- Author: Kathy Keatley Garvey
UC Berkeley professor Nick Mills will head to UC Davis on Wednesday, Feb. 20 to speak on just that: "The Light Brown Apple Moth--Not a Typical Invader."
The seminar, hosted by the UC Davis Department of Entomology, is set from 12:10 to 1 p.m. in Room 1022 of the Life Sciences Addition, corner of Hutchison and Kleiber Hall drives.
Mills, with the UC Berkeley Department of Environmental Science, Policy and Management, says "exotic insect pests typically become invasive by building populations and spreading through a new geographic region in the absence of constraints from co-evolved natural enemies. While it is well known that environments can differ substantially in their resistance to invasions of alien species little is known of the factors responsible for this variation."
The light brown apple moth, aka LBAM, has caused quite a stir since its detection in California in 2006. That's when emeritus professor Jerry Powell of UC Berkeley discovered the invader in his back yard in Berkeley.
As a leafrolling caterpillar, LBAM loves just about everything from A to Z: apple, apricot, beans, caneberries (blackberry, blueberry, boysenberry, raspberry), cabbage, camellia, chrysanthemum, citrus, clover, cole crops, eucalyptus, jasmine, kiwifruit, peach, pear, persimmon, plantain, pumpkin, strawberry, tomato, rose and zea mays (corn).
Mills says that since its discovery in California, LBAM "has accumulated a rich set of resident parasitoid species comparable to that seen in its native Australia. However, in contrast to the low levels of parasitism that invasive hosts typically experience from resident parasitoids, parasitism levels for light brown apple moth are very high."
He will discuss, among other things, "the importance of resident parasitoids as barriers to the invasions of light brown apple moth in California."
Plans are to record the seminar for later posting on UCTV. Hosting the seminar is entomologist Mary Louise Flint of the Department of Entomology/UC Statewide Integrated Pest Management Program.
- Author: Kathy Keatley Garvey
That's one of the topics when the Northern California Entomology Society meets on Thursday, Nov. 1 from 9:15 a.m. to 3 p.m. in the Contra Costa Mosquito and Vector Control District, 155 Mason Circle, Concord.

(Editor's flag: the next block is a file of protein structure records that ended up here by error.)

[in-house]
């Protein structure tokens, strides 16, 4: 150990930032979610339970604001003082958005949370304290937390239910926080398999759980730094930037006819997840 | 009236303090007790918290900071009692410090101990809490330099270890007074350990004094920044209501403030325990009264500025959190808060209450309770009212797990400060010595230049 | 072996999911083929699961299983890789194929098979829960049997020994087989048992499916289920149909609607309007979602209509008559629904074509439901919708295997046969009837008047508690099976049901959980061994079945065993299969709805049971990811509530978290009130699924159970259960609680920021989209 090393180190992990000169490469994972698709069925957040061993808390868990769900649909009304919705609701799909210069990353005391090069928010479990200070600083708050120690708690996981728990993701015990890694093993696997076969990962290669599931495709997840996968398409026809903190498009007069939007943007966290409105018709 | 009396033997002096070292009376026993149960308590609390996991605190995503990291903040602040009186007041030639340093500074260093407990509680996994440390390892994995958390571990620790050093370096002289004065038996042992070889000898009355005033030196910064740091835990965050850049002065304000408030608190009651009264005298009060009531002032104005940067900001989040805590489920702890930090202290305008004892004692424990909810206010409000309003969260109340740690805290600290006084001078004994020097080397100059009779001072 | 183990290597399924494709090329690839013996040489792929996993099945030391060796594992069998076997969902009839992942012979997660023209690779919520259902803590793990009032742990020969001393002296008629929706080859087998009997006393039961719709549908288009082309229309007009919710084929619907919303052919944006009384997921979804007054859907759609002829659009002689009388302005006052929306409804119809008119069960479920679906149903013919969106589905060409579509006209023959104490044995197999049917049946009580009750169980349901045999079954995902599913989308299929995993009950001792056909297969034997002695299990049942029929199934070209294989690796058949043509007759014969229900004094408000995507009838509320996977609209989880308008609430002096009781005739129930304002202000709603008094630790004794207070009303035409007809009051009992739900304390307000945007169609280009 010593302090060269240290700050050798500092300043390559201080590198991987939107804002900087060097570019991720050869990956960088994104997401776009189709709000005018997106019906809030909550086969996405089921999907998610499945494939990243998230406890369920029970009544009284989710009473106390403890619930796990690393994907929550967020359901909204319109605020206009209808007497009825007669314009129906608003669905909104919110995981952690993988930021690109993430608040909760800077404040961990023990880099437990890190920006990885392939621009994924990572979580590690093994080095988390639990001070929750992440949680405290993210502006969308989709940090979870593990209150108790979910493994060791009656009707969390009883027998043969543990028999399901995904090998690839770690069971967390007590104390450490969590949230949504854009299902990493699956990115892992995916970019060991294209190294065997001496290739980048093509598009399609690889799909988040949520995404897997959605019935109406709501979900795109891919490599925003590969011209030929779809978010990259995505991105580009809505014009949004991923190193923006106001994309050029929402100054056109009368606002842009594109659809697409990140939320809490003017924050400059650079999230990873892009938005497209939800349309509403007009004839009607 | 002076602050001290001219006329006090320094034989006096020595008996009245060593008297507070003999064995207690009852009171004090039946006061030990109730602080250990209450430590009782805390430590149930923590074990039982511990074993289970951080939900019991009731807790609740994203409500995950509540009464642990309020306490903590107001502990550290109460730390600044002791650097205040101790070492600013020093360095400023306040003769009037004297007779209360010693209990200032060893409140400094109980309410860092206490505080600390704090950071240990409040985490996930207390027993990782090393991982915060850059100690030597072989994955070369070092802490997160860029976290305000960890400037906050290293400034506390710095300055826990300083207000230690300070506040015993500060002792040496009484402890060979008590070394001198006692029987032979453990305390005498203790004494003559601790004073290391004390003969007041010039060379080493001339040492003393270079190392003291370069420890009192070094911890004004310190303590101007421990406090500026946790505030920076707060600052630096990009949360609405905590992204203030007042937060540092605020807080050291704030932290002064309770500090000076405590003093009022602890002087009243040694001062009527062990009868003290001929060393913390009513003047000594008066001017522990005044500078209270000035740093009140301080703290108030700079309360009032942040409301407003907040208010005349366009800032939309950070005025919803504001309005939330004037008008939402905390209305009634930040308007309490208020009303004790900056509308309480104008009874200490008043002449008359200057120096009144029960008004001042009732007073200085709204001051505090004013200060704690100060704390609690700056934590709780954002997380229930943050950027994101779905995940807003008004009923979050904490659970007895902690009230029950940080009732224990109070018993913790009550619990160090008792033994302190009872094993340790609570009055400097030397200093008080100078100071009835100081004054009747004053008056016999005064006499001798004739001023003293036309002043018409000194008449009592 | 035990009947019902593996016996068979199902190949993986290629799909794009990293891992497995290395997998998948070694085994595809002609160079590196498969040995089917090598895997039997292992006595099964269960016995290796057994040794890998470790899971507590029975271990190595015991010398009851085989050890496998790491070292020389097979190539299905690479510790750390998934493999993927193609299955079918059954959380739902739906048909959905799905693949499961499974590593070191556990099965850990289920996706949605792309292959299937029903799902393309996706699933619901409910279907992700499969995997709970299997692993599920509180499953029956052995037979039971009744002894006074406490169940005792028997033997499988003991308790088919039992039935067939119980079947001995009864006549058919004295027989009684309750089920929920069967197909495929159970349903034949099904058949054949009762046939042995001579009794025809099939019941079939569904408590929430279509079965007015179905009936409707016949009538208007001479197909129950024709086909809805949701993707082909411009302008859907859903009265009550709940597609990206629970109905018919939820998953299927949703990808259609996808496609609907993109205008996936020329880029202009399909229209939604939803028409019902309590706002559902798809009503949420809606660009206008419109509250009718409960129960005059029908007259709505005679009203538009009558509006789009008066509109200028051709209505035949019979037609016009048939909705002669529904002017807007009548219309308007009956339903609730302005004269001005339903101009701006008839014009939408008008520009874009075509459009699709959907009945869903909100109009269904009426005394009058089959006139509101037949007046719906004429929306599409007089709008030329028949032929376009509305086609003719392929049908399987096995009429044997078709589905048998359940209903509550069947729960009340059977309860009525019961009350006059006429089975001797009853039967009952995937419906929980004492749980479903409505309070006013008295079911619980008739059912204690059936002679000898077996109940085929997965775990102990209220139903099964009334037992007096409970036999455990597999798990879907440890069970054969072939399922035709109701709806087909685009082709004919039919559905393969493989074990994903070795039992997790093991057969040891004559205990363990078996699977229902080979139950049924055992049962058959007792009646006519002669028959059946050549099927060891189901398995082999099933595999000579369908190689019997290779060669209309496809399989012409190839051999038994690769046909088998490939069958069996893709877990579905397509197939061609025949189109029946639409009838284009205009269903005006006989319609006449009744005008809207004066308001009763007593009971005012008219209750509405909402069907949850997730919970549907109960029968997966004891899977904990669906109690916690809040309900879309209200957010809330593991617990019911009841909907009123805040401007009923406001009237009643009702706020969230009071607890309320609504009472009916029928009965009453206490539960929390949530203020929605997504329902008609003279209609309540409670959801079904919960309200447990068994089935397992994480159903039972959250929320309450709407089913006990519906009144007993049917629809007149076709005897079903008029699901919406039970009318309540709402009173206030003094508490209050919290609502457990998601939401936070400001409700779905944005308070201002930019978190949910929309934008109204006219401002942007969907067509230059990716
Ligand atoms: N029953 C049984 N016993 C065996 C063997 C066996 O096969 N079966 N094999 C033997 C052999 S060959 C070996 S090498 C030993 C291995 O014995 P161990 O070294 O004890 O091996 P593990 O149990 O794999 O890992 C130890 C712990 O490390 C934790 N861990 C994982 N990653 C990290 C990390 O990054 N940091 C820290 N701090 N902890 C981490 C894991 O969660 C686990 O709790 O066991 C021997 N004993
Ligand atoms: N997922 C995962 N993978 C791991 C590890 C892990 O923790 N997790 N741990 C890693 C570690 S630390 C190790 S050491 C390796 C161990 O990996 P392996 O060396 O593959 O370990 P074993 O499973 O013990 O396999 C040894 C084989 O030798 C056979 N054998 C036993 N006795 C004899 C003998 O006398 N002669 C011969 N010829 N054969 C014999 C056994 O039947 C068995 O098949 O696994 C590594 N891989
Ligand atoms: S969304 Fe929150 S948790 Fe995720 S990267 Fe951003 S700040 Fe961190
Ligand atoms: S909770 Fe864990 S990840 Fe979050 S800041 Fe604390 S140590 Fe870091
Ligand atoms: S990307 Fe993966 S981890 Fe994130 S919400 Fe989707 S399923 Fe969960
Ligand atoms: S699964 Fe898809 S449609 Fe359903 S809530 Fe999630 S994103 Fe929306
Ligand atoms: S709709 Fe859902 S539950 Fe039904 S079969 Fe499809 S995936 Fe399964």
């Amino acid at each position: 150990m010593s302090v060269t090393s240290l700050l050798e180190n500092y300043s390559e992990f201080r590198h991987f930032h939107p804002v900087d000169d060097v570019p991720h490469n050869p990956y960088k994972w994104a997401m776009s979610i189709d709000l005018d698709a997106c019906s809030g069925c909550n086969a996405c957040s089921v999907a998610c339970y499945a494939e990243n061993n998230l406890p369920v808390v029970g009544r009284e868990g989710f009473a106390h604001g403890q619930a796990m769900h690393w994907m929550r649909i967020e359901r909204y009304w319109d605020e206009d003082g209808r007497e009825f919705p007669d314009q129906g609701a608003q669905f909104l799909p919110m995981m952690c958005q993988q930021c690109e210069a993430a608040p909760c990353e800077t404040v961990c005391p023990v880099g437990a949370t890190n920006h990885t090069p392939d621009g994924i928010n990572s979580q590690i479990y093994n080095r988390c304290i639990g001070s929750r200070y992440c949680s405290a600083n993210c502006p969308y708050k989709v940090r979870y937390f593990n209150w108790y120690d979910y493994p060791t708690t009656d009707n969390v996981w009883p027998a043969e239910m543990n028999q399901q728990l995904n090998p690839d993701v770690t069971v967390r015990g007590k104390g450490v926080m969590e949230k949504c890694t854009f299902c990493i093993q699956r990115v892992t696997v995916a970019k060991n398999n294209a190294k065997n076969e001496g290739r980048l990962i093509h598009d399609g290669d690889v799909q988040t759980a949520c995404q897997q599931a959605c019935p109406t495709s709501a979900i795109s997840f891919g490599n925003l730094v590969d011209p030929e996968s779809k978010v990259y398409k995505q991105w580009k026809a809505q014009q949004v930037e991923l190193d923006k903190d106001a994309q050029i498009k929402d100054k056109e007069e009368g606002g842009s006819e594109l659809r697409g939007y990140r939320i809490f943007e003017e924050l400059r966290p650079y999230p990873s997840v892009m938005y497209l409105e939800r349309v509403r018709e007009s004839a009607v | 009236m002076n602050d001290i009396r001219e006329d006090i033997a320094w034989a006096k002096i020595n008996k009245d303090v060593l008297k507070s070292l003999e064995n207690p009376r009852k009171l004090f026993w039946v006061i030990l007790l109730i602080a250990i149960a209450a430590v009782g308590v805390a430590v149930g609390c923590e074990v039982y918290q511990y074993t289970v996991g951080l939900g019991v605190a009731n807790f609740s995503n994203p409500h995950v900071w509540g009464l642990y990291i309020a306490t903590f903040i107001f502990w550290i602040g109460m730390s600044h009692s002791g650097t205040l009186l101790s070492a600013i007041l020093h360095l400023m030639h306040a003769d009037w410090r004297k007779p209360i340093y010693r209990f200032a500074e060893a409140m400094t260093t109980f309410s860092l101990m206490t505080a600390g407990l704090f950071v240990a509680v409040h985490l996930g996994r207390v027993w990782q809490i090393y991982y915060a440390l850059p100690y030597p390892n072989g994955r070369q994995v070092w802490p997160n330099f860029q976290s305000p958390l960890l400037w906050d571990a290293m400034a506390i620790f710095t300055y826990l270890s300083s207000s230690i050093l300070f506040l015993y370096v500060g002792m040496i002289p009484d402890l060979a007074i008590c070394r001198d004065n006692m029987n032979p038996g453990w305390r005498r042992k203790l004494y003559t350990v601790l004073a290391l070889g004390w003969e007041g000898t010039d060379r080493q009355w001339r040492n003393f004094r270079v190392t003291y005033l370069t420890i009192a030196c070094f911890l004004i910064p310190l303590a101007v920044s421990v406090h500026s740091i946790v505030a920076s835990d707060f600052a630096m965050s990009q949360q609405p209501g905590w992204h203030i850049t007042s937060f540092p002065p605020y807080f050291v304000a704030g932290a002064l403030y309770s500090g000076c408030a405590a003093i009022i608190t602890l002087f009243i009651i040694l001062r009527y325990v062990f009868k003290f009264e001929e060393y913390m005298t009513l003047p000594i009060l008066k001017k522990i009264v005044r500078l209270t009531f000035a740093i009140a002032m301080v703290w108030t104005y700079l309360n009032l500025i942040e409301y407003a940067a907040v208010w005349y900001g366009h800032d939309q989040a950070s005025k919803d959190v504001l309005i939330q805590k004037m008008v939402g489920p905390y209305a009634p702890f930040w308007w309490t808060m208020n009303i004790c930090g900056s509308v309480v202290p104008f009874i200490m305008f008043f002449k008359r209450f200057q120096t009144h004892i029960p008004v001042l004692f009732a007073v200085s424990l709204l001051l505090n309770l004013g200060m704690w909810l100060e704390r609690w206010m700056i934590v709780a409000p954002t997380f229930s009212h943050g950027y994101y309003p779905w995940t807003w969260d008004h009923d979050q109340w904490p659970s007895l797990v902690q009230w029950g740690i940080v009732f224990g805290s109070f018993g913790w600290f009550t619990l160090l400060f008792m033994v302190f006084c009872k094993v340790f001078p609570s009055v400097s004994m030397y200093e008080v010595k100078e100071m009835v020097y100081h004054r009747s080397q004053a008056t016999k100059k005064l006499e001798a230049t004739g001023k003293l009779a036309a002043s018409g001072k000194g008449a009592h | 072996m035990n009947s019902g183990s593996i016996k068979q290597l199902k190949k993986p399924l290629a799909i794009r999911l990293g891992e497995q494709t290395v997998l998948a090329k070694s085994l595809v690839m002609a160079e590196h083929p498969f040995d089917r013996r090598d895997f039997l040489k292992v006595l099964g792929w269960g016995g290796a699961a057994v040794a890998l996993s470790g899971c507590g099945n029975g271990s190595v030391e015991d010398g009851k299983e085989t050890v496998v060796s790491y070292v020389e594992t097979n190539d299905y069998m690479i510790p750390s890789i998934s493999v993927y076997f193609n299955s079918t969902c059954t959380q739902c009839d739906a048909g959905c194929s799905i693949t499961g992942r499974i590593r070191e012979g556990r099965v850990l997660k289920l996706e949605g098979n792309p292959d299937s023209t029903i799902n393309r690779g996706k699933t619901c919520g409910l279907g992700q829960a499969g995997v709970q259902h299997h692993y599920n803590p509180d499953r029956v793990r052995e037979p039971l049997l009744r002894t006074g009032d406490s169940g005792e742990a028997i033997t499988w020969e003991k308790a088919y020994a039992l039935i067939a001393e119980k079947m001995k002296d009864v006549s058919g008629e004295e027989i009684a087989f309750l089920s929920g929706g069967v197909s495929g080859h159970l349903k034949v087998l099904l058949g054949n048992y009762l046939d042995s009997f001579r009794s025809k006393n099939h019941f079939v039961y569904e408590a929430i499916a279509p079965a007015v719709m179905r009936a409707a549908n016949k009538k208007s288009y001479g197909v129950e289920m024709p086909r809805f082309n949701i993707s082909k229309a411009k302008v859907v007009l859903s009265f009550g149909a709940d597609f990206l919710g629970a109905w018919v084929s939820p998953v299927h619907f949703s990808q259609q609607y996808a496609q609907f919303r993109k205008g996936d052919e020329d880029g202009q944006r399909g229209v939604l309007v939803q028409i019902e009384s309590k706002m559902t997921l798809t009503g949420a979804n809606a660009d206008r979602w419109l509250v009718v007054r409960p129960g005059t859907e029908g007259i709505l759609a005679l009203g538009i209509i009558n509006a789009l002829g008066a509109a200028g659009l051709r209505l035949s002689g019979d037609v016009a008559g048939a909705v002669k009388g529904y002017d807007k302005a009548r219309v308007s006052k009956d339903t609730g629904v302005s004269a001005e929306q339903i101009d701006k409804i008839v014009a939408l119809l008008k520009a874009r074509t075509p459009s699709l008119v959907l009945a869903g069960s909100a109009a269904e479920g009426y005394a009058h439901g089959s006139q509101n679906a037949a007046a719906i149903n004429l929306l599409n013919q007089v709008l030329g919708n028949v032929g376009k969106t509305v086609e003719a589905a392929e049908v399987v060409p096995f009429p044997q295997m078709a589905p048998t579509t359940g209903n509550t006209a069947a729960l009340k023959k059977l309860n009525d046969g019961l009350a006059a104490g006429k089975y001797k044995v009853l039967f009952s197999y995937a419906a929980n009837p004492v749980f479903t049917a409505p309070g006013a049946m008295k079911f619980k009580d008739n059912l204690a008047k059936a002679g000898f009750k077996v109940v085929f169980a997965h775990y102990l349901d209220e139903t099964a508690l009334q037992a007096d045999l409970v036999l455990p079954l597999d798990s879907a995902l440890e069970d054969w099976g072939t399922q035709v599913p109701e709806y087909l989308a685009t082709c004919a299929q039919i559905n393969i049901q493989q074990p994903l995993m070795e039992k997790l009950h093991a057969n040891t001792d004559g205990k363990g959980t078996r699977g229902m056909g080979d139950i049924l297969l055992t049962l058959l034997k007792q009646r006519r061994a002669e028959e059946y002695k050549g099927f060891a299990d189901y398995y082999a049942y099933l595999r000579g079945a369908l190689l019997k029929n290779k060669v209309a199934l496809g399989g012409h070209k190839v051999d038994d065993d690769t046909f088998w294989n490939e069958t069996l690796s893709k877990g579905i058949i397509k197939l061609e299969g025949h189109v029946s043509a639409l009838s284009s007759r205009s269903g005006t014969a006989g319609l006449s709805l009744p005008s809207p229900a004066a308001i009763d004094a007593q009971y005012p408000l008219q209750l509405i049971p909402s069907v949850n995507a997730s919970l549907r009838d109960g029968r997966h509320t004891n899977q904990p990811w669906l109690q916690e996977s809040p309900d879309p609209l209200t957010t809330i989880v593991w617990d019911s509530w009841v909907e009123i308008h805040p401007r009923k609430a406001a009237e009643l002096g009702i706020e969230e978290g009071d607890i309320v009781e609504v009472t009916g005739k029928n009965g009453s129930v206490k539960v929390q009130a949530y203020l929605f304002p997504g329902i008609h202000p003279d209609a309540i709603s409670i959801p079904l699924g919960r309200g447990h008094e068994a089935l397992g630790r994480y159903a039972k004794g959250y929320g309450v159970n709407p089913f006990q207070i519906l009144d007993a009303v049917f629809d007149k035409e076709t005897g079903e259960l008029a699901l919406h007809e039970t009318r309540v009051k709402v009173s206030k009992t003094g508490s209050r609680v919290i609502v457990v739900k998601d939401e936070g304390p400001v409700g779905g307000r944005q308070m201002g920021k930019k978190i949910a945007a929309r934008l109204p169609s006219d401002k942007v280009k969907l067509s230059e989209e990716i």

The group, comprised of university faculty, researchers, pest abatement professionals, students and other interested persons, will gather at 9:15 a.m. for registration and coffee.
First on the agenda is Kipling “Kip” Will, associate professor in the Department of Environmental Science, Policy and Management (ESPM), UC Berkeley, who will discuss “The Transition from Classical Alpha Taxonomy to Beta Taxonomy of Insects” at 9:30 a.m.
Nick Mills, professor of insect population ecology at ESPM and curator of UC Berkeley’s Essig Museum of Entomology, will cover “Important Considerations When Contemplating Biological Control of Pests” at 10:15 a.m.
Speaking at 11 a.m. will be Carlos Argurto, Pestec Integrated Pest Management Provider, San Francisco, on “Contra Costa County IPM Program, Including New DPR (Department of Pesticide Regulation) Regulations for Surface Water Protection in Outdoor Non-Agricultural Settings.”
A luncheon catered by Kinder’s Custom Meats will be served at noon for a cost of $20 per person. (Advance reservations must be made with Nor Cal Entomology Society treasurer Eric Mussen, Extension apiculturist with the UC Davis Department of Entomology, at firstname.lastname@example.org or by calling (530) 752-047.)
The afternoon session will include research entomologist Patrick Moran of USDA’s Agricultural Research Service, Albany, speaking at 1:15 on “Using Insects to Control Invasive Weeds in California.”
The last speaker of the day is Stephen Colbert of DuPont Crop Protection, Escalon. At 2 p.m., he will discuss “What’s Behind the Label?” Colbert is active in the California Weed Science Society, based in Salinas.
The society meets three times a year: the first Thursday of February at the California Department of Food and Agriculture (CDFA), Sacramento; the first Thursday of May in the Harry H. Laidlaw Jr. Honey Bee Research Facility, UC Davis; and the first Thursday of November in the Contra Costa Mosquito and Vector Control District conference room, Concord.
Membership is open to the public; dues are $10 year, said society president Robert “Bob” Case of Concord, retired deputy agricultural commissioner from the Contra Costa County Department of Agriculture.
If you're interested in joining, contact Mussen at email@example.com.